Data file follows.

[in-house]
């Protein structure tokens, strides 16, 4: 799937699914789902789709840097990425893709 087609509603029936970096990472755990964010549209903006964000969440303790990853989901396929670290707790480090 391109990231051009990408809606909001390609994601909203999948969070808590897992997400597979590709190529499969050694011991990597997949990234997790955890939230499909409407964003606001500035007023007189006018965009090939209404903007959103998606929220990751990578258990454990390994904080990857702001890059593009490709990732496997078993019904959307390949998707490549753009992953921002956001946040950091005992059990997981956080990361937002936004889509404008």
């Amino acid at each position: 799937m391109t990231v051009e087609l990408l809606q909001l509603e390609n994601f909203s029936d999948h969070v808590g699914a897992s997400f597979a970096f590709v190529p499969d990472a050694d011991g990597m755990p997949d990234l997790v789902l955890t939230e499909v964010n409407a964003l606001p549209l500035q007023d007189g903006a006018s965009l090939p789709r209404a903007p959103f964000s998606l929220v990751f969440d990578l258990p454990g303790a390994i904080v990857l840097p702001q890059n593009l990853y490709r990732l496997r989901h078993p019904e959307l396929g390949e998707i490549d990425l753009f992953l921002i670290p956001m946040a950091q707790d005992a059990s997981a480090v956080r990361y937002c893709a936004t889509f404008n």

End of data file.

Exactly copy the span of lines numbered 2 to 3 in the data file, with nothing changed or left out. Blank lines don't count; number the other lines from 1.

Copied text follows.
């Protein structure tokens, strides 16, 4: 799937699914789902789709840097990425893709 087609509603029936970096990472755990964010549209903006964000969440303790990853989901396929670290707790480090 391109990231051009990408809606909001390609994601909203999948969070808590897992997400597979590709190529499969050694011991990597997949990234997790955890939230499909409407964003606001500035007023007189006018965009090939209404903007959103998606929220990751990578258990454990390994904080990857702001890059593009490709990732496997078993019904959307390949998707490549753009992953921002956001946040950091005992059990997981956080990361937002936004889509404008």
């Amino acid at each position: 799937m391109t990231v051009e087609l990408l809606q909001l509603e390609n994601f909203s029936d999948h969070v808590g699914a897992s997400f597979a970096f590709v190529p499969d990472a050694d011991g990597m755990p997949d990234l997790v789902l955890t939230e499909v964010n409407a964003l606001p549209l500035q007023d007189g903006a006018s965009l090939p789709r209404a903007p959103f964000s998606l929220v990751f969440d990578l258990p454990g303790a390994i904080v990857l840097p702001q890059n593009l990853y490709r990732l496997r989901h078993p019904e959307l396929g390949e998707i490549d990425l753009f992953l921002i670290p956001m946040a950091q707790d005992a059990s997981a480090v956080r990361y937002c893709a936004t889509f404008n």